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Thursday, July 30, 2009

Randomness

"Bombsite Boudiccas" was the enticing title of a website I stumbled on a few years back. Who knows what random search algorithms led me there, it was just one of those perfect accidents: a small archive of photographs documenting the 1950s London teddy girl scene shot by film director Ken Russell. Their sartorial assertiveness contrasted with the bombed out environments they occupied and their feisty appropriation of male styles (often down to the classic duck-tail haircut) set them apart from the standard Fifties Feminine. They were a revelation. I'd never even heard of a teddy girl before, let alone known anything about Russell's pre-film career as a photographer for semi-tabloids.

The website promoted a 2005 exhibition of the teddy girl photographs, part of a recently discovered archive of Russell's early work for the Picture Post, commercial photography he abandoned once his filmmaking career began. But the website eventually disappeared, leaving only traces of the intriguing Boudiccas scattered around Google or captured on blogs. Trying to recover all the images I so vividly remembered, I finally stumbled on a couple of links that helped me put the picture back together.

You can see all the original "Bombsite Boudiccas" reproduced here from Amateur Photographer. A few more teddy girls can be seen in this selection of signed reprints still available for sale. But best of all is reading about the determined discovery of the photos themselves by Judy Westacott, a neo-teddy girl who wanted to document the true inventiveness of the subculture and correct the perception "that teddy girls all wore circle skirts and bobby socks and listened to Rock around the Clock, and that kind of stuff."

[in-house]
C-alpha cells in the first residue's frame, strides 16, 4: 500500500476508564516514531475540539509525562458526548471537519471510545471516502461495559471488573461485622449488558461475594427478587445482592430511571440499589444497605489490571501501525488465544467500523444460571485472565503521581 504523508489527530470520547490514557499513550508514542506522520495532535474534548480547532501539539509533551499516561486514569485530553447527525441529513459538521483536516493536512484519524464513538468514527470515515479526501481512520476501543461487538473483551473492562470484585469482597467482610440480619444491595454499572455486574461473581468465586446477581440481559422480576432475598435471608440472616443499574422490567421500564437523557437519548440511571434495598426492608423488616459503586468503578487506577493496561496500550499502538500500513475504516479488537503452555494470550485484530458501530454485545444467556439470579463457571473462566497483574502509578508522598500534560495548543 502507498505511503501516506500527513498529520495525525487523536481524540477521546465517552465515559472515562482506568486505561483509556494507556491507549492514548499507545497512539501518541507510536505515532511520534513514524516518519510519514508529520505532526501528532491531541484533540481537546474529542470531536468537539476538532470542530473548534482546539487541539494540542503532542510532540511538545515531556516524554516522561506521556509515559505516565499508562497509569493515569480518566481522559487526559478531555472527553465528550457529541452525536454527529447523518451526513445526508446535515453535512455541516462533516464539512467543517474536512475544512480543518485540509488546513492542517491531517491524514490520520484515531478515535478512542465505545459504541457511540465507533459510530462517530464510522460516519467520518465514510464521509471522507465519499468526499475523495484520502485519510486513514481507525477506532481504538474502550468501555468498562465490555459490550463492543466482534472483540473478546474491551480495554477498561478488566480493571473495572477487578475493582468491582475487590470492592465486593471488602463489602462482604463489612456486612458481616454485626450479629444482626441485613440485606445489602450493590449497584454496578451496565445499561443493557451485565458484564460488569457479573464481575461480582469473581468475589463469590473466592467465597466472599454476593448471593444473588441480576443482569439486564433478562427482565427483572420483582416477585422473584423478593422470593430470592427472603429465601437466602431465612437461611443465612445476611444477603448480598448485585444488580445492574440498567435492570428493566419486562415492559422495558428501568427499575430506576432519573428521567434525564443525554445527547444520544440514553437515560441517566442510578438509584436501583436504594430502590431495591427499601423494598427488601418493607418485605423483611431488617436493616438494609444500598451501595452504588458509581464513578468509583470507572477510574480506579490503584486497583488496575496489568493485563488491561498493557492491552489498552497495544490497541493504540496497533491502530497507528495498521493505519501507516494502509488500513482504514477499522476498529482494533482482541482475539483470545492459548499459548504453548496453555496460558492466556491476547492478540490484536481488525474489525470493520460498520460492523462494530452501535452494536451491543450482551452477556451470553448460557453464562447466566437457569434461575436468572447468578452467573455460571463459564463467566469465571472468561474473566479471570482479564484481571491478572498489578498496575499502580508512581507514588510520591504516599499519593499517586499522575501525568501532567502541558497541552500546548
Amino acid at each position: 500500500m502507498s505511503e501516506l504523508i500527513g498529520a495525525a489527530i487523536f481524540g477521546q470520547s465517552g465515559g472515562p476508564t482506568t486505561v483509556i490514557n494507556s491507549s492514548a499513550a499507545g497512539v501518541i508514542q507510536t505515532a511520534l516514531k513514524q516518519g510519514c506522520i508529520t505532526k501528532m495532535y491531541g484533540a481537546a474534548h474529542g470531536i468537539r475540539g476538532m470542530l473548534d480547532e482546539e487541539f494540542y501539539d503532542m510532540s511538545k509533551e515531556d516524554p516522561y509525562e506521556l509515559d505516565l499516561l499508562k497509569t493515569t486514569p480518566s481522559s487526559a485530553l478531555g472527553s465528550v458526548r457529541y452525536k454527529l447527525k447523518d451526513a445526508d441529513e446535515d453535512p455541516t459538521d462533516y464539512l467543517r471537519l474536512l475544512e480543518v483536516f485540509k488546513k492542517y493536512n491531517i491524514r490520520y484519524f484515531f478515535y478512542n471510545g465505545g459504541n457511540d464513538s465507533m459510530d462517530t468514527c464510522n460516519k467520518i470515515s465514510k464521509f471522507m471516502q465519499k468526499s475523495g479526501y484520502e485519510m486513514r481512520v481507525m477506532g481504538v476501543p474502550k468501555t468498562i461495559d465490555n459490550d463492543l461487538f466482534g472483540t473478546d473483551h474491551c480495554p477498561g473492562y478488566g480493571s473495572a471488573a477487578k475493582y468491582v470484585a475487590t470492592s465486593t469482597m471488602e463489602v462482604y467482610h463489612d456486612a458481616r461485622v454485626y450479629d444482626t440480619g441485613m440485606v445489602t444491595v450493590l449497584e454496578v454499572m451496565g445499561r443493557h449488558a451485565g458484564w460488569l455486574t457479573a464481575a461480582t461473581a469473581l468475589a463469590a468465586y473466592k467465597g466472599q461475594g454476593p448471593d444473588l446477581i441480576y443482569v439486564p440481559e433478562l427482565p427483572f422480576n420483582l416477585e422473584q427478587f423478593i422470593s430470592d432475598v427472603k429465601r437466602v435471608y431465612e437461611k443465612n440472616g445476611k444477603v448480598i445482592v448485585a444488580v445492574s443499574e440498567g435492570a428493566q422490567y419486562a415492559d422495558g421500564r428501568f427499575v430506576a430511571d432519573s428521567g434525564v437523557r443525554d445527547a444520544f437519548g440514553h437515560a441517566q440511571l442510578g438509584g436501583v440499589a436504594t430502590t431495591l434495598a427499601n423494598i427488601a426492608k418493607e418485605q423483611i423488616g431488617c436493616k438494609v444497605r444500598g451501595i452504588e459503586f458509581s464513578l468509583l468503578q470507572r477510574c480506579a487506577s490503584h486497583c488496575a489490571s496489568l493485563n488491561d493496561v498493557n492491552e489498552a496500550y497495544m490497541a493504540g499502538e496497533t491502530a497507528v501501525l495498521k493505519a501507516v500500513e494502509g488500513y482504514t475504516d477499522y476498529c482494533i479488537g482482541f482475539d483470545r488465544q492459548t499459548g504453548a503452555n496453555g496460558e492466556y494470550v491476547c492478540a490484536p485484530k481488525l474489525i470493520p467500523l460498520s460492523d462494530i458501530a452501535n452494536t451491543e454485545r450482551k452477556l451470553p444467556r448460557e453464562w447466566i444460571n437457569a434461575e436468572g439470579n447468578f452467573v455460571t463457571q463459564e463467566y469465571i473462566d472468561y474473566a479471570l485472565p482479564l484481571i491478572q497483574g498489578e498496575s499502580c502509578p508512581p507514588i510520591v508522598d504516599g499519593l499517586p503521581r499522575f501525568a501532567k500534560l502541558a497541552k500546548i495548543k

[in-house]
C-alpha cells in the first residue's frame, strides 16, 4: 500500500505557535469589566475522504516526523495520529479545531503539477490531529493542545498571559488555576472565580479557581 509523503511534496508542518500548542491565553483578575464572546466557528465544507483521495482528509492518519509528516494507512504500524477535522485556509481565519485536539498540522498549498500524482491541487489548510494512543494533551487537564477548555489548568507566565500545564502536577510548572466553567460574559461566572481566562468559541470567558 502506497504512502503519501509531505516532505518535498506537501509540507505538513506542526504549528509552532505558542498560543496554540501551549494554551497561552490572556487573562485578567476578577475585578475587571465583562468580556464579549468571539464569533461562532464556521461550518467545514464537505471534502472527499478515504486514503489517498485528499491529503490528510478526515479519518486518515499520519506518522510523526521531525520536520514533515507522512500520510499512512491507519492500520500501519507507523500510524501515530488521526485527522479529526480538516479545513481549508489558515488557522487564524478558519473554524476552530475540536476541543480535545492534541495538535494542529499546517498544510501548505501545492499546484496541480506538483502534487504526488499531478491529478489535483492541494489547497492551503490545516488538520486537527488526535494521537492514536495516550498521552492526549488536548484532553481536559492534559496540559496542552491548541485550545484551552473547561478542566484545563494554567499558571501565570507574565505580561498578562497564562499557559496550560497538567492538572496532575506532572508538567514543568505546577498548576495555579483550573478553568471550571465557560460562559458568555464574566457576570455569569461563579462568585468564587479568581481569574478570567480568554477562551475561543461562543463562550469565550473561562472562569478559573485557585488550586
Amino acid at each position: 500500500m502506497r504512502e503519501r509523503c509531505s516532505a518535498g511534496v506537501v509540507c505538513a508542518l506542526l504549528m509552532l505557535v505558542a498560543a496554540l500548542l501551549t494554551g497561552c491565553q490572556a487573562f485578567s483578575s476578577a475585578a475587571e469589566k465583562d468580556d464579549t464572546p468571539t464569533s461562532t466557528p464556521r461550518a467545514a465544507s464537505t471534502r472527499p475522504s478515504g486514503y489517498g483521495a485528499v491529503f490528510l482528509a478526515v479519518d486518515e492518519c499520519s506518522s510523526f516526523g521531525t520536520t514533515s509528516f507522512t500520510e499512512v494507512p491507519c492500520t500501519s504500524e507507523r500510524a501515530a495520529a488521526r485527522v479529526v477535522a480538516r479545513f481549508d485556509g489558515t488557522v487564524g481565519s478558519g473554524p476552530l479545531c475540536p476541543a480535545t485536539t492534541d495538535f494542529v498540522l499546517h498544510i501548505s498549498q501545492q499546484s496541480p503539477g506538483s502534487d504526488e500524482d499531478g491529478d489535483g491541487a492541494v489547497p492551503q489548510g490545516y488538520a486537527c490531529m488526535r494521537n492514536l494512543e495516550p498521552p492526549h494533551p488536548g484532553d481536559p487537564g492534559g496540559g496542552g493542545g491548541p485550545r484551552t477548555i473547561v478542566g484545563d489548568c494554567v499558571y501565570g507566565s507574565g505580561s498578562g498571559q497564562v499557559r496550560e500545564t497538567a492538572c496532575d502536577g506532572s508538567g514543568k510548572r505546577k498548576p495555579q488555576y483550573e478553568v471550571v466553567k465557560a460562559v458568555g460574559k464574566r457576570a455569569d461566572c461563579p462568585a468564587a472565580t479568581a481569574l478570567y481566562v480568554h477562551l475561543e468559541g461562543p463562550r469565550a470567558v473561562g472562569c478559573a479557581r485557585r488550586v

The Sunday Times coverage of Westacott's discovery and subsequent exhibition (at which she even got some of the original girls, now in their 70s and 80s, to appear) points out the work and creativity of the teddy girl style: "The teddy girls left school at 14 or 15, worked in factories or offices, and spent their free time buying or making their trademark clothes – pencil skirts, rolled-up jeans, flat shoes, tailored jackets with velvet collars, coolie hats and long, elegant clutch bags. It was head-turning, fastidious dressing, taken from the fashion houses of the time, which had launched haute-couture clothing lines recalling the Edwardian era."

Even though I have my girls back, some mystery still remains. Russell's early photography is still being actively shown, yes, but why haven't these images been published in book form yet? Even more importantly, where is the long overdue teddy girl revival?

—Mina Estevez







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